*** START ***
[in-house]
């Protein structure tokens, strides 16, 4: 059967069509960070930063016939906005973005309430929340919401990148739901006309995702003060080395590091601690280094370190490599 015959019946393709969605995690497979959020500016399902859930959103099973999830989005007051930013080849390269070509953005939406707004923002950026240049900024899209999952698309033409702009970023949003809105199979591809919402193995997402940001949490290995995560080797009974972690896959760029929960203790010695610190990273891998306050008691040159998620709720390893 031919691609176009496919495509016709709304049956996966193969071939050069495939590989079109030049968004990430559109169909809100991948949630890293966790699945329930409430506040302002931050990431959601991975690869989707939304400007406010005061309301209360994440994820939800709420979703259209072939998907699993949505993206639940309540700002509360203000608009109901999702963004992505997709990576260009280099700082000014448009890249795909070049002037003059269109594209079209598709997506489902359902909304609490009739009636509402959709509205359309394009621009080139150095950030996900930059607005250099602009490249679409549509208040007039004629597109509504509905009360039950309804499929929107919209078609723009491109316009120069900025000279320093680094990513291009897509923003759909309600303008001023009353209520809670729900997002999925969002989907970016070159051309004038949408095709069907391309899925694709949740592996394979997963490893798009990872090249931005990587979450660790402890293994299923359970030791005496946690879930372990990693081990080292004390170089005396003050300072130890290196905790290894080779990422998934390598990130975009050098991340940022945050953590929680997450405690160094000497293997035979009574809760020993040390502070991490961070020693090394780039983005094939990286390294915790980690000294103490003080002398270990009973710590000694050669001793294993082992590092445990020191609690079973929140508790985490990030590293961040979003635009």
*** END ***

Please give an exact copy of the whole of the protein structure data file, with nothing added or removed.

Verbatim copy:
[in-house]
């Protein structure tokens, strides 16, 4: 059967069509960070930063016939906005973005309430929340919401990148739901006309995702003060080395590091601690280094370190490599 015959019946393709969605995690497979959020500016399902859930959103099973999830989005007051930013080849390269070509953005939406707004923002950026240049900024899209999952698309033409702009970023949003809105199979591809919402193995997402940001949490290995995560080797009974972690896959760029929960203790010695610190990273891998306050008691040159998620709720390893 031919691609176009496919495509016709709304049956996966193969071939050069495939590989079109030049968004990430559109169909809100991948949630890293966790699945329930409430506040302002931050990431959601991975690869989707939304400007406010005061309301209360994440994820939800709420979703259209072939998907699993949505993206639940309540700002509360203000608009109901999702963004992505997709990576260009280099700082000014448009890249795909070049002037003059269109594209079209598709997506489902359902909304609490009739009636509402959709509205359309394009621009080139150095950030996900930059607005250099602009490249679409549509208040007039004629597109509504509905009360039950309804499929929107919209078609723009491109316009120069900025000279320093680094990513291009897509923003759909309600303008001023009353209520809670729900997002999925969002989907970016070159051309004038949408095709069907391309899925694709949740592996394979997963490893798009990872090249931005990587979450660790402890293994299923359970030791005496946690879930372990990693081990080292004390170089005396003050300072130890290196905790290894080779990422998934390598990130975009050098991340940022945050953590929680997450405690160094000497293997035979009574809760020993040390502070991490961070020693090394780039983005094939990286390294915790980690000294103490003080002398270990009973710590000694050669001793294993082992590092445990020191609690079973929140508790985490990030590293961040979003635009």